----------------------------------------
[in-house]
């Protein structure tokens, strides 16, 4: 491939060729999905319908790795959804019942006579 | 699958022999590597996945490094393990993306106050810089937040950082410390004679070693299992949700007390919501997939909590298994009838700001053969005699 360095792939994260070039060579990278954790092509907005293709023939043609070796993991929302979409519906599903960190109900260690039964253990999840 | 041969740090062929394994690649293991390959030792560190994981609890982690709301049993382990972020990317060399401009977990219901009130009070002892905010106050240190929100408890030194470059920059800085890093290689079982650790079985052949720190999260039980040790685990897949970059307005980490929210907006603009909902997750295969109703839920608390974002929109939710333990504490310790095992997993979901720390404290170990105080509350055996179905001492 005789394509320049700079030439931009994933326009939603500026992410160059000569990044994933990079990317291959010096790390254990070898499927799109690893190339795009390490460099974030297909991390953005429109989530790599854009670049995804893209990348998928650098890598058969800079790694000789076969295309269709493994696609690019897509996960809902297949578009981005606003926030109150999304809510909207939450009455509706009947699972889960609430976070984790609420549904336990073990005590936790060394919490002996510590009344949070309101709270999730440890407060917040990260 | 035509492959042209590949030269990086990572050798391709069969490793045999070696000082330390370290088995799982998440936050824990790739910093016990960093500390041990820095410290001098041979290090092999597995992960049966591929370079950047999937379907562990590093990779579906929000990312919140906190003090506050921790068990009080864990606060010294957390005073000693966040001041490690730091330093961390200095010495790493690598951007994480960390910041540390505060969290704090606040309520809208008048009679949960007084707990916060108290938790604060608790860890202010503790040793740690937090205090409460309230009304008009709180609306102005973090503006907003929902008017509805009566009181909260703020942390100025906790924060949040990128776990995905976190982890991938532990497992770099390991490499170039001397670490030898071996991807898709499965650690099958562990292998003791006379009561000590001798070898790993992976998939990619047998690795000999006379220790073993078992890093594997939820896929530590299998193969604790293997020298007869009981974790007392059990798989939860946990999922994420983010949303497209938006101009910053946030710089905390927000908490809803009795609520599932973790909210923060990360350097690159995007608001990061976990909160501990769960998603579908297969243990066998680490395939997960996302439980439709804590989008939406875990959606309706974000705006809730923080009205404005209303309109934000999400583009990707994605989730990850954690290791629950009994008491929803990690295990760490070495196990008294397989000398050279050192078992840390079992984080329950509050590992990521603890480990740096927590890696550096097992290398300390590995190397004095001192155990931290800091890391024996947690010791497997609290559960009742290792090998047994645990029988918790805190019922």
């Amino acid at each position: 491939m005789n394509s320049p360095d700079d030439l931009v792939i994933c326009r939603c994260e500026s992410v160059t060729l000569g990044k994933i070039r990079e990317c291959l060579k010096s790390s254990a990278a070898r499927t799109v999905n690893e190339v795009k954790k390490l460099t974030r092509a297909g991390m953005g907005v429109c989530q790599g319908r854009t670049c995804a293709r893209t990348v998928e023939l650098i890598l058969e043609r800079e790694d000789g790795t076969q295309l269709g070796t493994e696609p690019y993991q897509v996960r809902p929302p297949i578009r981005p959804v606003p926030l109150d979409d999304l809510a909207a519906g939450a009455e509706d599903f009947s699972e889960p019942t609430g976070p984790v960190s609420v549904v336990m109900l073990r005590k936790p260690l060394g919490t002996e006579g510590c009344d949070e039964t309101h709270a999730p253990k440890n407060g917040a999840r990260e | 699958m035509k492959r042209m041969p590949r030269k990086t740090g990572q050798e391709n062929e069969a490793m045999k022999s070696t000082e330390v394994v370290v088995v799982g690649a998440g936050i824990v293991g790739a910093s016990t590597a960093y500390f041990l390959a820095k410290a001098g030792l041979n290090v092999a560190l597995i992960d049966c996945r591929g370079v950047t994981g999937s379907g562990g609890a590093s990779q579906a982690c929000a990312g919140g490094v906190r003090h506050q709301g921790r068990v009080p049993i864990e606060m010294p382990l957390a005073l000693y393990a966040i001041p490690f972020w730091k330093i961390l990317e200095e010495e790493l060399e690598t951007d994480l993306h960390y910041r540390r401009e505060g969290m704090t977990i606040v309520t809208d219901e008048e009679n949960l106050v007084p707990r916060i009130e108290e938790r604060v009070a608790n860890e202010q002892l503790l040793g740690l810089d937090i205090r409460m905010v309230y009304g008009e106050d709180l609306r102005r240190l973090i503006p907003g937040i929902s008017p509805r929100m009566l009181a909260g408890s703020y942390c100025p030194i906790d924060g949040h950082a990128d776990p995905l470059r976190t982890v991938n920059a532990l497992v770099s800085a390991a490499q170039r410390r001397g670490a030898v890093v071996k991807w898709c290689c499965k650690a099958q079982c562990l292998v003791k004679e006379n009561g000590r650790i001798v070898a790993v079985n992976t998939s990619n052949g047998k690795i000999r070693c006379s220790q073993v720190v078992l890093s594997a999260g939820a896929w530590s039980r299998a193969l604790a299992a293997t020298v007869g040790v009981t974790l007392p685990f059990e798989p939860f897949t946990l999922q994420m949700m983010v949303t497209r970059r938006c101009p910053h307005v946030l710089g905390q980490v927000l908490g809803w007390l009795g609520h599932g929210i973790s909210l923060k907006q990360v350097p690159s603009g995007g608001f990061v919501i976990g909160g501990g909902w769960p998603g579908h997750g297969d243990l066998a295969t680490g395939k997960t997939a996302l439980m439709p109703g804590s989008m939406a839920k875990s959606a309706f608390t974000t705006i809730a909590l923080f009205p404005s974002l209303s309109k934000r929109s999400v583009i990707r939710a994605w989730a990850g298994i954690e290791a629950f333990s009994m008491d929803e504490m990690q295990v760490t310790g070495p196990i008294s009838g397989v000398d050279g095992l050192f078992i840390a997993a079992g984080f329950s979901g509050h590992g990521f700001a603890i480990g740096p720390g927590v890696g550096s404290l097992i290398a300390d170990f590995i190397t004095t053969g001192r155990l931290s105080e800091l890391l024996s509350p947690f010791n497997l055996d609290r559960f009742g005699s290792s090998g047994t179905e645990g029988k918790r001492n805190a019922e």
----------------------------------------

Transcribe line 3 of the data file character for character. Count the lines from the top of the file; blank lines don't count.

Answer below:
């Amino acid at each position: 491939m005789n394509s320049p360095d700079d030439l931009v792939i994933c326009r939603c994260e500026s992410v160059t060729l000569g990044k994933i070039r990079e990317c291959l060579k010096s790390s254990a990278a070898r499927t799109v999905n690893e190339v795009k954790k390490l460099t974030r092509a297909g991390m953005g907005v429109c989530q790599g319908r854009t670049c995804a293709r893209t990348v998928e023939l650098i890598l058969e043609r800079e790694d000789g790795t076969q295309l269709g070796t493994e696609p690019y993991q897509v996960r809902p929302p297949i578009r981005p959804v606003p926030l109150d979409d999304l809510a909207a519906g939450a009455e509706d599903f009947s699972e889960p019942t609430g976070p984790v960190s609420v549904v336990m109900l073990r005590k936790p260690l060394g919490t002996e006579g510590c009344d949070e039964t309101h709270a999730p253990k440890n407060g917040a999840r990260e | 699958m035509k492959r042209m041969p590949r030269k990086t740090g990572q050798e391709n062929e069969a490793m045999k022999s070696t000082e330390v394994v370290v088995v799982g690649a998440g936050i824990v293991g790739a910093s016990t590597a960093y500390f041990l390959a820095k410290a001098g030792l041979n290090v092999a560190l597995i992960d049966c996945r591929g370079v950047t994981g999937s379907g562990g609890a590093s990779q579906a982690c929000a990312g919140g490094v906190r003090h506050q709301g921790r068990v009080p049993i864990e606060m010294p382990l957390a005073l000693y393990a966040i001041p490690f972020w730091k330093i961390l990317e200095e010495e790493l060399e690598t951007d994480l993306h960390y910041r540390r401009e505060g969290m704090t977990i606040v309520t809208d219901e008048e009679n949960l106050v007084p707990r916060i009130e108290e938790r604060v009070a608790n860890e202010q002892l503790l040793g740690l810089d937090i205090r409460m905010v309230y009304g008009e106050d709180l609306r102005r240190l973090i503006p907003g937040i929902s008017p509805r929100m009566l009181a909260g408890s703020y942390c100025p030194i906790d924060g949040h950082a990128d776990p995905l470059r976190t982890v991938n920059a532990l497992v770099s800085a390991a490499q170039r410390r001397g670490a030898v890093v071996k991807w898709c290689c499965k650690a099958q079982c562990l292998v003791k004679e006379n009561g000590r650790i001798v070898a790993v079985n992976t998939s990619n052949g047998k690795i000999r070693c006379s220790q073993v720190v078992l890093s594997a999260g939820a896929w530590s039980r299998a193969l604790a299992a293997t020298v007869g040790v009981t974790l007392p685990f059990e798989p939860f897949t946990l999922q994420m949700m983010v949303t497209r970059r938006c101009p910053h307005v946030l710089g905390q980490v927000l908490g809803w007390l009795g609520h599932g929210i973790s909210l923060k907006q990360v350097p690159s603009g995007g608001f990061v919501i976990g909160g501990g909902w769960p998603g579908h997750g297969d243990l066998a295969t680490g395939k997960t997939a996302l439980m439709p109703g804590s989008m939406a839920k875990s959606a309706f608390t974000t705006i809730a909590l923080f009205p404005s974002l209303s309109k934000r929109s999400v583009i990707r939710a994605w989730a990850g298994i954690e290791a629950f333990s009994m008491d929803e504490m990690q295990v760490t310790g070495p196990i008294s009838g397989v000398d050279g095992l050192f078992i840390a997993a079992g984080f329950s979901g509050h590992g990521f700001a603890i480990g740096p720390g927590v890696g550096s404290l097992i290398a300390d170990f590995i190397t004095t053969g001192r155990l931290s105080e800091l890391l024996s509350p947690f010791n497997l055996d609290r559960f009742g005699s290792s090998g047994t179905e645990g029988k918790r001492n805190a019922e």